Instantaneous flag positions without gravity force, time history of the transverse position of the trailing edge of the flag, and the streamwise and transverse drag forces of the flag
Vortical structures shedding from the flapping flag
Flag motion with gravity force
Vortical structures shedding from the flapping flag
3D simulation of a valveless pump
 A net flow is generated inside the valveless pump through the periodic pinching of the elastic tube at a position that is asymmetric with respect to its ends.
 Two valveless pumps are chosen, a single valveless pump and a double valveless pump. The effects on the average flow rate of varying the pinching frequency and the pinching position were investigated.
 The interaction between the wave dynamics and the inertia of the returning flow was examined for a closed loop system.
Schematic diagram of the valveless pump. (a) single pump. (b) double pump.
 Single valveless pump
¡¤ The positive average flow rate (f=10Hz) and negative average flow rate (f=30Hz) are obtained respectively, due to the complex interactions between the pincher and flow waves.
¡¤ When the pinching position is shifted, the phase delay between the reflected wave and the source wave is also affected. Therefore, high positive and zero average flows are generated by different pinching frequencies for different pinching positions.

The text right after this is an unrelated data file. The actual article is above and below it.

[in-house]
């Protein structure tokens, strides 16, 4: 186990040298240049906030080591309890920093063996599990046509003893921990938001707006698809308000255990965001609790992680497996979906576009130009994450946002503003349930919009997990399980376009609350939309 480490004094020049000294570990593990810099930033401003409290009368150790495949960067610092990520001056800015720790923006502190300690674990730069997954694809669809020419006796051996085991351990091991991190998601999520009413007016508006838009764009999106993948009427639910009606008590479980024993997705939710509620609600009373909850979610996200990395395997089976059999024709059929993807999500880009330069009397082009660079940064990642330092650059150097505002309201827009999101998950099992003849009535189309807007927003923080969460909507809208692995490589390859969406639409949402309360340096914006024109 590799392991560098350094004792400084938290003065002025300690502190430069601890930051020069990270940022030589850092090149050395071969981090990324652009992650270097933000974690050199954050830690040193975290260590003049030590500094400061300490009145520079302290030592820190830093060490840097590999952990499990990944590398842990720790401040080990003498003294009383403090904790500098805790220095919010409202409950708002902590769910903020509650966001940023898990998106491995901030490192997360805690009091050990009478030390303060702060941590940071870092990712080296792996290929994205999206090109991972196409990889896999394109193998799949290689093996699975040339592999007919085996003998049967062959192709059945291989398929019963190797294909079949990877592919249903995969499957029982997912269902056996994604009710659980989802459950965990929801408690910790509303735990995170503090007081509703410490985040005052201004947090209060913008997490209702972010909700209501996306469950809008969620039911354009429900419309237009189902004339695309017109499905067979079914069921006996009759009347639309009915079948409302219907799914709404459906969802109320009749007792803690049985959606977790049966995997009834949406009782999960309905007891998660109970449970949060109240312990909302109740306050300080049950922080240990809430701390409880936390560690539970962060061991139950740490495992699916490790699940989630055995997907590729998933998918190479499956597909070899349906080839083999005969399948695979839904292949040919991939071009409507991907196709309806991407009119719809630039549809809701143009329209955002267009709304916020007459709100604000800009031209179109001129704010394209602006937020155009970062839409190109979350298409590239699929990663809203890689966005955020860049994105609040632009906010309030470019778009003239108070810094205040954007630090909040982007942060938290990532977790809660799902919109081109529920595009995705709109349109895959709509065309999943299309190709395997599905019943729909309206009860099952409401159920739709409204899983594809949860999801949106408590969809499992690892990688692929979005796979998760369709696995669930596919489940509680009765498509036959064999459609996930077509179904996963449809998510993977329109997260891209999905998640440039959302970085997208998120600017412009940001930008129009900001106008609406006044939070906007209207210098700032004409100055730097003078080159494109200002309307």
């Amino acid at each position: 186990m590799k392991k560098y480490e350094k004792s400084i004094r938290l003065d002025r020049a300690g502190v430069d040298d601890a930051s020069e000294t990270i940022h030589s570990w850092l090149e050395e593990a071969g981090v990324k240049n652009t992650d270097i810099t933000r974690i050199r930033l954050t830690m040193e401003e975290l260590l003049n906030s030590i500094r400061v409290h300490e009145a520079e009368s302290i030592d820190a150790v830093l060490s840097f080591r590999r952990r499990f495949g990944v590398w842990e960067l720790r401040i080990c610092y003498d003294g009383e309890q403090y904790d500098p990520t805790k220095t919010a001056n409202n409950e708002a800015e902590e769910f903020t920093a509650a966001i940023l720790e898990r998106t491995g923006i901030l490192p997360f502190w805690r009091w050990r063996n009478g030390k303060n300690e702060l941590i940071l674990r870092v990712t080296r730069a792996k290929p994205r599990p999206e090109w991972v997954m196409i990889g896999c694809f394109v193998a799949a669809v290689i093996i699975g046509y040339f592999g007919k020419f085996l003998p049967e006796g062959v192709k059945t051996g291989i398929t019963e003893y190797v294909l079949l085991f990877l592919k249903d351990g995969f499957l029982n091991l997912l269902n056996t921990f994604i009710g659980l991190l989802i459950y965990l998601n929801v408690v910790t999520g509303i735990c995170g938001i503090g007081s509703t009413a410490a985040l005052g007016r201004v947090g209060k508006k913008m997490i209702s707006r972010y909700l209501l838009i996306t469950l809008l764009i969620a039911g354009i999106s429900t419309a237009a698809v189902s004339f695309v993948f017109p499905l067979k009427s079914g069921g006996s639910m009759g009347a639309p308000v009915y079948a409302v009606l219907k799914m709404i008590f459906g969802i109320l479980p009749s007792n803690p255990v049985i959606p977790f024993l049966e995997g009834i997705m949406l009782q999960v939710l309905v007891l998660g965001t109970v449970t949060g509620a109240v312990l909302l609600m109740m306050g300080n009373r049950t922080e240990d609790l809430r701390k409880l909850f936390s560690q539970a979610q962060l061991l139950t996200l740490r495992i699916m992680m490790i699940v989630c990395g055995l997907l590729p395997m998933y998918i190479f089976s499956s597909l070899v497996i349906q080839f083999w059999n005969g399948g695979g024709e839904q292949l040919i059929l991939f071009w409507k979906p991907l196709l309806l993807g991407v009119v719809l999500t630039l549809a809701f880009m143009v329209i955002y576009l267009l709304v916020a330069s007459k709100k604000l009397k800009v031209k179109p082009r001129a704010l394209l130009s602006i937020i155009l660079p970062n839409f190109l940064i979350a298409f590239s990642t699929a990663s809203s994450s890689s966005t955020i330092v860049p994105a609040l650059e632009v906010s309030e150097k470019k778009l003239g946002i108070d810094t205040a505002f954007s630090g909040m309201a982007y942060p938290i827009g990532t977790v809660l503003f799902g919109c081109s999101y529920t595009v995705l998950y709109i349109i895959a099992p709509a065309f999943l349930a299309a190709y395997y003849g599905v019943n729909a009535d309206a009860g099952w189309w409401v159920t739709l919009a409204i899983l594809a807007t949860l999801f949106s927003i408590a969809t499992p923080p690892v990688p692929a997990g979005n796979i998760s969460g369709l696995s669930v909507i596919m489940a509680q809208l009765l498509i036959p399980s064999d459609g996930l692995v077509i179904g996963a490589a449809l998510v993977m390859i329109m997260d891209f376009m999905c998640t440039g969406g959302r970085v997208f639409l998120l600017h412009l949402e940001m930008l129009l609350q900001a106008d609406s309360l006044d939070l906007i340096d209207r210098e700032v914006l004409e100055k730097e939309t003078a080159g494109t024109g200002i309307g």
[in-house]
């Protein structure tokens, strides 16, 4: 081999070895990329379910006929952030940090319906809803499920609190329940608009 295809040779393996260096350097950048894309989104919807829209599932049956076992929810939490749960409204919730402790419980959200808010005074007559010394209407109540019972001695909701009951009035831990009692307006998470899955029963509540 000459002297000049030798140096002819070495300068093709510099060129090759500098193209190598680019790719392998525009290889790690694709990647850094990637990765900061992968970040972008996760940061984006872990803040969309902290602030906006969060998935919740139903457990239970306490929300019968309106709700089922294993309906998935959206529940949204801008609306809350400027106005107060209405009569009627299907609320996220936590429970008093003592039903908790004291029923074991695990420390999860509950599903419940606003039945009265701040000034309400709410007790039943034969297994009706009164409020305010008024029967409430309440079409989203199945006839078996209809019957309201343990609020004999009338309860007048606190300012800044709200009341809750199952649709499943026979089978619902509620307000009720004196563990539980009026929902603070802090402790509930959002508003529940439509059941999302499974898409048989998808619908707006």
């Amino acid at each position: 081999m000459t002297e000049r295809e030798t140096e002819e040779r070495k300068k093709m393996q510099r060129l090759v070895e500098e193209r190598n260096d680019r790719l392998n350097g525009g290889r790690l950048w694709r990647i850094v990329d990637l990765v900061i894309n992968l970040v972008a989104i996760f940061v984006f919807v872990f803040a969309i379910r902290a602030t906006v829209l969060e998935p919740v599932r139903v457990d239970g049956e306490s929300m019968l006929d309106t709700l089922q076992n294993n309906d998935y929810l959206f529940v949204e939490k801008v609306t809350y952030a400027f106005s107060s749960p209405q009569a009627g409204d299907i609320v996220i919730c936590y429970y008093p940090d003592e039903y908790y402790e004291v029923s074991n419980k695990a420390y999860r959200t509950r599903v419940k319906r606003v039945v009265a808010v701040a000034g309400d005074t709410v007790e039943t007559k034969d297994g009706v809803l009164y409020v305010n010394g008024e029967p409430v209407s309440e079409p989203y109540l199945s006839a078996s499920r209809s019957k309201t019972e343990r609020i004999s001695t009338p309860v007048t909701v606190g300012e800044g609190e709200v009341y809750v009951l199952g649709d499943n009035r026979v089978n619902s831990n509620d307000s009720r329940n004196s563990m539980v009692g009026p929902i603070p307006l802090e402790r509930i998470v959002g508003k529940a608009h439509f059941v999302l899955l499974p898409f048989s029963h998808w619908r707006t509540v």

(a) Evolutions of the flow rate for f=10Hz and 30Hz. (b) Effects on the average flow rate of varying the pinching frequency and position
 Double valveless pump
¡¤ The average flow rate has a nonlinear relation with the pinching frequency and the phase difference. When the pinching frequency is fixed, the average flow rate reaches a maximum in the range of .
¡¤ The maximum average flow for the double valveless pump is almost two times larger than that of the single valveless pump. The larger average flow for the double pump can be obtained by optimizing the pinching frequency and the phase difference.
(a) Effects on the average flow rate of varying the phase difference and the pinching frequency for x_{pc}=2d. (b) Comparison of the average flow rate.
¡¤ To understand the physics of the double valveless pump, the progressions of the flow waves along the tube are illustrated for different phase differences ( and at f=15Hz and x_{pc}=2d)
Progressions of the flow waves for f=15Hz, x_{pc}=2d and .
Progressions of the flow waves for f=15Hz, x_{pc}=2d and .
3D simulation of an elastic capsule in shear flow
 Deformation of 3D elastic capsules in a linear shear flow is studied in detail.
 For an initially spherical capsule the tanktreading motion is formed under various dimensionless shear rates and reduced bending moduli.
 For a nonspherical capsule, with the initial shape of the oblate spheroid or the biconcave circular disk as a model of the red blood cell, the swinging motion is observed due to the shape memory effect.
Schematic of the capsule deformation in a simple shear flow.
 A spherical capsule in a linear shear flow
¡¤ As the dimensionless shear rate ¥ç increases the capsule is more deformed and is more aligned with the xaxis due to the enhanced viscous force over the elastic force.